# Evaluating if metric of one group is higher than the metric of another group when group sizes differ significantly

I am working with a dataset that contains data of applicant income, gender, and loan status (whether or not the person was approved for a loan). I've created the following plots from the data. The histogram plot is: The kernel density estimate (KDE) plot is: The KDE plots seem to indicate that the accepted to rejected ratio among men is higher for a given income than compared to women. I want to investigate this further. Note (!) there are more men in the dataset than women, so any conclusions will need to take the variance into account.

An idea: My initial idea was to bin the incomes and compute the ratio of accepted/rejected in each bin for each gender. We can then plot the ratio and the variance (using the counts of men/women in each bin) to see if there is a statistical significance in the dependence of accepted/rejected on gender.

Question: Is the above idea sound? Should I formulate this a hypothesis testing problem? If so, how would I go about doing this?

• Interesting dataset. Do you perhaps have available the sum of the loan? So as to be able to compare the acceptance rate in relation to the relative size of the loan toward the applicants income Jan 26, 2022 at 20:42
• Hi @Kosmos, yes loan amount for each person is also available. The data is not very descriptive and I am not sure the units that were used, but I am using it more for the data science experience rather than hard insights. At any rate, here is the link: kaggle.com/vikasukani/… Jan 26, 2022 at 20:46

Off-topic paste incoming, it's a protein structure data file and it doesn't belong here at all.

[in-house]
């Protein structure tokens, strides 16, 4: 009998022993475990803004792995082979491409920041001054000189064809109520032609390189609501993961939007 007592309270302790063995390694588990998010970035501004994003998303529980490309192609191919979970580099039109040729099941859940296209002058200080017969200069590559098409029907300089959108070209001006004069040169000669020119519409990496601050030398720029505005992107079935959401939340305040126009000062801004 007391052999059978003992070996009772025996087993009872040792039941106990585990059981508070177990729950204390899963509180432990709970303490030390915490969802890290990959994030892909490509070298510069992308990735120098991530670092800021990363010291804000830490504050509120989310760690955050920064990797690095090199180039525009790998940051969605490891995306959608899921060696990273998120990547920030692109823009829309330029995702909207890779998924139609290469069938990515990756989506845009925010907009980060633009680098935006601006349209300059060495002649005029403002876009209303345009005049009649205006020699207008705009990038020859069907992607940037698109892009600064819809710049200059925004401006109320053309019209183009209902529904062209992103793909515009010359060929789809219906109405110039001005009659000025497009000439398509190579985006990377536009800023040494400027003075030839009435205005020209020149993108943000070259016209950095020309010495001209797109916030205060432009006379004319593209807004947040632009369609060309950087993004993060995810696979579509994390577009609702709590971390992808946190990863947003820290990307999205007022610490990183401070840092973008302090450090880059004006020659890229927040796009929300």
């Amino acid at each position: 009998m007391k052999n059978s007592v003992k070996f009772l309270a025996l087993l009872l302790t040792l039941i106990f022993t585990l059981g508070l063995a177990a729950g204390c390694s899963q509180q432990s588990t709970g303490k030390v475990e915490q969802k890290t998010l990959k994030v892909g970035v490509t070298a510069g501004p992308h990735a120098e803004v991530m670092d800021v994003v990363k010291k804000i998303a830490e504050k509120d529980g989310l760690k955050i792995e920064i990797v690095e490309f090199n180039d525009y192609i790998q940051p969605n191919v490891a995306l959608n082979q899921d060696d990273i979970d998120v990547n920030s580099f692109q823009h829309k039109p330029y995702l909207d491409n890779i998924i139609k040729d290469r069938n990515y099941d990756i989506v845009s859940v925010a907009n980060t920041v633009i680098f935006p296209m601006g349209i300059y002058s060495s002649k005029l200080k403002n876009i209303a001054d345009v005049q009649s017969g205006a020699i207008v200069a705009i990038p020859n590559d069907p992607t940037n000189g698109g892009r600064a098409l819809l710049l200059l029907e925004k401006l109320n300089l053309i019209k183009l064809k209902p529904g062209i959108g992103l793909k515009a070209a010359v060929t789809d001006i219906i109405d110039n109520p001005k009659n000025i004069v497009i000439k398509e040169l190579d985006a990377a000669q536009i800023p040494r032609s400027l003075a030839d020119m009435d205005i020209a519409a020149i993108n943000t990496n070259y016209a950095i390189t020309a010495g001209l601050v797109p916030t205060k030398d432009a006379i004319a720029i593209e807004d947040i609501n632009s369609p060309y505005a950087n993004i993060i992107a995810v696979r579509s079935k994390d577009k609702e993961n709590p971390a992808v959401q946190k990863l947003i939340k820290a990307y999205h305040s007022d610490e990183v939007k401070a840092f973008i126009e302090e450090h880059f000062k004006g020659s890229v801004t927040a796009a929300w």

• I see. Also, are you using the only the applicant income or sum of the applicant and co-applicant? It may shed light on the potential gender disparity. Jan 26, 2022 at 21:01
• Fair point, I am using only the applicant income. I can add the coapplicant income as well. I suppose generally I am confused as to how to measure statistical significance of the statement that men are accepted at a higher rate than women for the same (combined) income. Is hypothesis testing relevant? Jan 26, 2022 at 21:04

This can be framed as hypothesis testing problem and can be approached as follows using CHI SQUARE test.

Null Hypothesis : H0: The distribution of the outcome is independent of the groups. Loan Rejection/ approval is indepndent of age/income Bins

Test Statistic for Testing H0: Distribution of outcome is independent of groups

Chi sqaure = (O-E)**2/E


and we find the critical value in a table of probabilities for the chi-square distribution with df=(r-1)*(c-1).

Here O = observed frequency, E=expected frequency in each of the response categories in each group, r = the number of rows in the two-way table and c = the number of columns in the two-way table. r and c correspond to the number of comparison groups and the number of response options in the outcome.

You can create a table like this below and perform chi square test: • OP asks three questions: "Is the above idea sound? Should I formulate this a hypothesis testing problem? If so, how would I go about doing this?" This response answers the last question, implies (but doesn't state) an affirmative answer to the second question, and does not address the first question.
– Ceph
Jan 27, 2022 at 20:09
• Thanks for the answer. What is the difference between the bin 1 and bin 2 variables? Jan 28, 2022 at 1:56
• Bins is something which you can do on your income for meaningful categories.. for example Bin1 can be from 0-1000\$ and so on.. THis will help to convert continuous variable to categorical variable. Jan 28, 2022 at 4:44

What you are describing is a contingency table, the Cartesian product of categorical variables with count values in the cells. The categorical variables are: gender, income bin, and loan status. Your contingency table will be a data cube.

One option for a statistical test on a contingency table is chi-squared test which compares expected vs. compared counts for categorical variables.